session.putValue("xmlBlaster.loginName", myLoginName);
   session.putValue("xmlBlaster.passwd", myPassword);
   response.sendRedirect("/index.html");  // index.html example see below
   // xmlBlaster will read these variables and use them to login to xmlBlaster.

How does it work?

A callback frame in the browser refers to the BlasterHttpProxyServlet. Using the ActionType parameter set to login, the BrowserHttpProxyServlet holds the HTTP connection if login to the xmlBlaster succeeds.
This permanent HTTP connection is held by the HttpPushHandler, which pings each 40 sec the browser. This functionality ensures that the browser won't close the connection.

The ProxyConnection connects to xmlBlaster using CORBA or any other supported protocol.

The messages from the xmlBlaster are directly (ProxyConnection.update - HttpPushHandler.update) transferred to the browser, which has a Javascript based XML parser and notifies the interested browser frames about the callback.
You can provide as many own frames as you wish. This is the work which is left for you to design your web layout.

If you have too many messages in a short time frame, your browser won't process all of this message. For this you can use an additional ready frame. Connect this frame also with the BlasterHttpProxyServlet using ActionType=browserReady. Each reload of this frame indicates your permanent HTTP connection (HttpPushHandler) that your browser is ready to process more messages. HttpPushHandler will send you the whole queue each update.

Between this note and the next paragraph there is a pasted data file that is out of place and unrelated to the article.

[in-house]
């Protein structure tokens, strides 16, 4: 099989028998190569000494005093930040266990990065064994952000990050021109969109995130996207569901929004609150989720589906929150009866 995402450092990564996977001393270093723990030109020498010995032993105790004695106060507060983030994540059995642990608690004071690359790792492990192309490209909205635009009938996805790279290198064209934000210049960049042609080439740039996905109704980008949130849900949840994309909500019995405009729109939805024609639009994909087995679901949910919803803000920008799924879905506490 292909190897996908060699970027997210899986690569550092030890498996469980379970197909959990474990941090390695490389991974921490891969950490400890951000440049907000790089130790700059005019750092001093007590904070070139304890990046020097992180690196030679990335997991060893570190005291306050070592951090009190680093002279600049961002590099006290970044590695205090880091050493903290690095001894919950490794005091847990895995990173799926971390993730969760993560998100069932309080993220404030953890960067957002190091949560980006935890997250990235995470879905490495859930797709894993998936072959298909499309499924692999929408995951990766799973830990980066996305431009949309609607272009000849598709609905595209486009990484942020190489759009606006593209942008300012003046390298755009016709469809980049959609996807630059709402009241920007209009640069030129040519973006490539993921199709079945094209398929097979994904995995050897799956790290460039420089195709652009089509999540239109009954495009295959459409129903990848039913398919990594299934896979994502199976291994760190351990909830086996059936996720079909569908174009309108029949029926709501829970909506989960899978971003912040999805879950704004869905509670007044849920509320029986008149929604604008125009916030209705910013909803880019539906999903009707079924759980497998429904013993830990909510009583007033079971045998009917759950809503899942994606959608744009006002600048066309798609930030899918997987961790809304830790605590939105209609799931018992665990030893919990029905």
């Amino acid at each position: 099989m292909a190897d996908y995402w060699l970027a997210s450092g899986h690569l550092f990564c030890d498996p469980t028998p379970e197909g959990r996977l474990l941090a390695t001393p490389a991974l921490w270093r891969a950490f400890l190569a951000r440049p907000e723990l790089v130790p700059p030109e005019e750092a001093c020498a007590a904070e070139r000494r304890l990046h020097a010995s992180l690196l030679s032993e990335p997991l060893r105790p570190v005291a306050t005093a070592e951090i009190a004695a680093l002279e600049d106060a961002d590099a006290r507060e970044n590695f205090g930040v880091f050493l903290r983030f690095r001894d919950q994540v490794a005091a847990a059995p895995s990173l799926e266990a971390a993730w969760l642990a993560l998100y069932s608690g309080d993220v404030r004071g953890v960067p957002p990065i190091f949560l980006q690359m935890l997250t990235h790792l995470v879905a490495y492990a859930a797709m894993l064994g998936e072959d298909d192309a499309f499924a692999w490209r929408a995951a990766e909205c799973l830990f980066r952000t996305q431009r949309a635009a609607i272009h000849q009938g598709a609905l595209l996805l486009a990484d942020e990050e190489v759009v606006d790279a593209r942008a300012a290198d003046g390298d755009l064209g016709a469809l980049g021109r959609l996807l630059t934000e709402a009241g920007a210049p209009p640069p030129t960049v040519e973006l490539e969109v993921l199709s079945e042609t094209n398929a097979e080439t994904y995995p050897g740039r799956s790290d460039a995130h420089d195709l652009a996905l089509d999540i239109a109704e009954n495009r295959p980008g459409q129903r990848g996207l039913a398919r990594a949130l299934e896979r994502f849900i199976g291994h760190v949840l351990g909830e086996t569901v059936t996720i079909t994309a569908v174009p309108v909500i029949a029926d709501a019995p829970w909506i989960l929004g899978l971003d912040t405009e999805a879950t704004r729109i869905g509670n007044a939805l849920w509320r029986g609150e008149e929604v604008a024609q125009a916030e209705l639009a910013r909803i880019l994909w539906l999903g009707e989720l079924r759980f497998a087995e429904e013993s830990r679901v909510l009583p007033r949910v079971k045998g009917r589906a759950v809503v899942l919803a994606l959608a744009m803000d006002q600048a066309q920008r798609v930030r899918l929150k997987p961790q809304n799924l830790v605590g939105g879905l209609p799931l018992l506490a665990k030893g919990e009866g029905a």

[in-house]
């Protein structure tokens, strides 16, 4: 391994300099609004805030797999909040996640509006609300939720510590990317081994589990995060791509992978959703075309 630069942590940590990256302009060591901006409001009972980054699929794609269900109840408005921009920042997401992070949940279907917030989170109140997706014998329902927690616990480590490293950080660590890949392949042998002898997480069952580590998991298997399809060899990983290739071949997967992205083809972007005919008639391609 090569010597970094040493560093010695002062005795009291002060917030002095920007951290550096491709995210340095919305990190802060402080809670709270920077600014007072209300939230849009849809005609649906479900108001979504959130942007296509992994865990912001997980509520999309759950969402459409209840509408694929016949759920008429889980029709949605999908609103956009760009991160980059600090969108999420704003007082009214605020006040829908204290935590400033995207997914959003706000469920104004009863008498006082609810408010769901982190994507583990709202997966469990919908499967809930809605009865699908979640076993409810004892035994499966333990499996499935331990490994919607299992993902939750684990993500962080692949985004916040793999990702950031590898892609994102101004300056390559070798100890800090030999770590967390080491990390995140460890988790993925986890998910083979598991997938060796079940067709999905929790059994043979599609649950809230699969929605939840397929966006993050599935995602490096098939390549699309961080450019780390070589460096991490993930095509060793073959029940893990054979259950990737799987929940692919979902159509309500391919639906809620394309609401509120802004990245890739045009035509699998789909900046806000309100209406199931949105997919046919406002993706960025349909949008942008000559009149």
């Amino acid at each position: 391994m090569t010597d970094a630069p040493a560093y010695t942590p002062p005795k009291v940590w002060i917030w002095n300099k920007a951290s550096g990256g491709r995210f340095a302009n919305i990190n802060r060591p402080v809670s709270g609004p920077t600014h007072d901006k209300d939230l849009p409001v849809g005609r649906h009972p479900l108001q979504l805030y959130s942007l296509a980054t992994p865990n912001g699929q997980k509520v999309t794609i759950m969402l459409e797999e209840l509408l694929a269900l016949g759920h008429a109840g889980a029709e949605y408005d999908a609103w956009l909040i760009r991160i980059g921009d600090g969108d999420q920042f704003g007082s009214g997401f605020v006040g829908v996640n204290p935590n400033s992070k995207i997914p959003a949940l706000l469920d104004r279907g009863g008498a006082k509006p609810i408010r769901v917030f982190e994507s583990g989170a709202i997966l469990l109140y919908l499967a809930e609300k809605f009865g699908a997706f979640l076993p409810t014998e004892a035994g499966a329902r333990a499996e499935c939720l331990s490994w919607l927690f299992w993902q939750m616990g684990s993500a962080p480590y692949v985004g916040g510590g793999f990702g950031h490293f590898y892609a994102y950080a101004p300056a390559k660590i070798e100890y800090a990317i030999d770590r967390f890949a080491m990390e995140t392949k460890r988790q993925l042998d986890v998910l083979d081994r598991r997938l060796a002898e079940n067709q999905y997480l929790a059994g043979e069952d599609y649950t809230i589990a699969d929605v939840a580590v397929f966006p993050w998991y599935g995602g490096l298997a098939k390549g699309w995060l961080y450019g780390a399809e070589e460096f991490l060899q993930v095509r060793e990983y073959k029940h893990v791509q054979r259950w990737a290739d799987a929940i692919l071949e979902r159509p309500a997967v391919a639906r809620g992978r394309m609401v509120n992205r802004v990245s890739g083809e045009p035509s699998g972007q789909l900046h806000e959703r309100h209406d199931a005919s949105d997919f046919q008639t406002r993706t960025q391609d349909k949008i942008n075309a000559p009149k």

The hidden callback frame is always necessary to handle the communication, in your parent frame you have to include callback.js, util.js and xparse.js.

For Servlet and Javascript examples have a look into the following directory of the xmlBlaster distribution:


You can try the persistent http online demo first:

Online persistent HTTP demo

It will work with mozilla, netscape and a newer Opera. With IE i think there are problems which are not tracked down.

Include this code into the index.html of your application, it
does a login and implements applications specific actions on
successful login:

   <script language="JavaScript" type="text/javascript">
         * Opens a window which holds the persistent http connection.
         * Cut and paste this function 'as is' into your html file.
      function openCallBack()
         winOptions = "height=100,width=350,screenX=0,screenY=0,status=no," +
                        "scrollbars=no,toolbar=no," +

         // The location.search should contain the login URL varables, e.g.
         // "?ActionType=login&loginName=karl&passwd=secret"
         xmlBlasterWindow = window.open("/persistentWindow/index.html"+location.search,